Staff can set their preferences on the software Walmart has developed for this initiative by choosing elements such as convenient delivery days, the number of parcels and their size. After work they collect their parcels, enter the delivery address into the GPS on their phone, and drive off.
“Many orders are being delivered the next day, and associates love having the option to earn more cash while doing something that’s already part of their daily routine,” Marc Lore, President and CEO, Walmart U.S. eCommerce, said in a blog post. “An unexpected benefit is they’re finding quicker routes home thanks to the GPS built into our proprietary app.”
There are many examples of robots performing repeatable, programmable tasks on the shop floor or the warehouse, increasing efficiency and freeing up staff to offer a better customer service. Walmart has developed their own version – a two-foot high self-scanning robot which alerts staff to out of stocks. On average 50% more productive and a full three times faster than humans, it’s likely that this will be rolled out to all stores going forward and it will be interesting to see the impact on jobs.
Another example of Online to Offline is Walmart’s interpretation of the endless aisle concept. This is an enormous opportunity that gives retailers the flexibility to sell items that aren’t available in store, either because they are out of stock or because the individual stores might not stock certain SKUs locally.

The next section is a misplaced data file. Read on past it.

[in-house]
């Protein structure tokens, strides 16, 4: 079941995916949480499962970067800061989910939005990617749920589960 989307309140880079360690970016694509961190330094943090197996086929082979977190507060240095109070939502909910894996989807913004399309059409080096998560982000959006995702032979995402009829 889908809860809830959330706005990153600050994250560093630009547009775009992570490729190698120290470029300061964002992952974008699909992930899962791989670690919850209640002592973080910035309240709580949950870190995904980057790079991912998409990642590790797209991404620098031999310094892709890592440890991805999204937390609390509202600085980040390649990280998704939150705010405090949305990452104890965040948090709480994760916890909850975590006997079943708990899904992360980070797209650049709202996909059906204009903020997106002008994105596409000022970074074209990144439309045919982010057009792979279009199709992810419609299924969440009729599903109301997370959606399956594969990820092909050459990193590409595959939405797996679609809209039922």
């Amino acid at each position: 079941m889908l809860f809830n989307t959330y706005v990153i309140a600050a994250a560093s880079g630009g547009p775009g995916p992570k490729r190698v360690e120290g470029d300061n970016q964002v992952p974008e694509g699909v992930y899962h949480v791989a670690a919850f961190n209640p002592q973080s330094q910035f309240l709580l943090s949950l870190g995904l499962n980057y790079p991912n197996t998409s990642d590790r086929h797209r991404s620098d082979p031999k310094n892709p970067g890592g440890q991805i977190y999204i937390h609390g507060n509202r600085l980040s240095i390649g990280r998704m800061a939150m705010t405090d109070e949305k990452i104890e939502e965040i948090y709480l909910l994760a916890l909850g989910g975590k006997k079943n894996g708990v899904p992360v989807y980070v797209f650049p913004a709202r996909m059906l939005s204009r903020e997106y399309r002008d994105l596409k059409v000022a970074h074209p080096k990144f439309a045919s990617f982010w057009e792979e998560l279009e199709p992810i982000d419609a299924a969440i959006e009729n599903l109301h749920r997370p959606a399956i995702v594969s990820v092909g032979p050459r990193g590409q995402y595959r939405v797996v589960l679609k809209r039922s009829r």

Walmart is testing this in its Houston store, where it has installed interactive screens showing a selection of online-only items. Customers can order these products, pay for them with the rest of their basket and come back to collect them two days later. It’s a neat way of increasing customer convenience whilst boosting basket size and encouraging customers to return to store.
Whilst innovative, these initiatives focus on more effectively retailing the current range of Walmart goods. However there has been a new development which appears to be taking the tried and tested Walmart concept in an entirely new direction.
Lord and Taylor, the venerable chain of upmarket department stores, has signed an agreement to launch on the retailer’s website, which is known across the world for its low prices and value proposition. Unusual partners perhaps? The analytics tell a different story.
“We see customers on our site searching for higher-end items” said Denise Incandela, Head of Fashion, Walmart U.S. e-commerce. She goes on to explain that they are planning to expand online into a more specialised and premium experience, starting with fashion.
If Walmart were a country, its GDP would rank it as 28th in the world, in between Norway and Austria. It’s over half a century old and despite its enormity and history it’s demonstrably not resting on its laurels. Quite the opposite in fact; it’s at the absolute forefront of innovation, making customer experience faster and easier – and injecting a little bit of theater too.
What remains to be seen is how other retailers will respond to the market leader potentially pulling further away from the pack.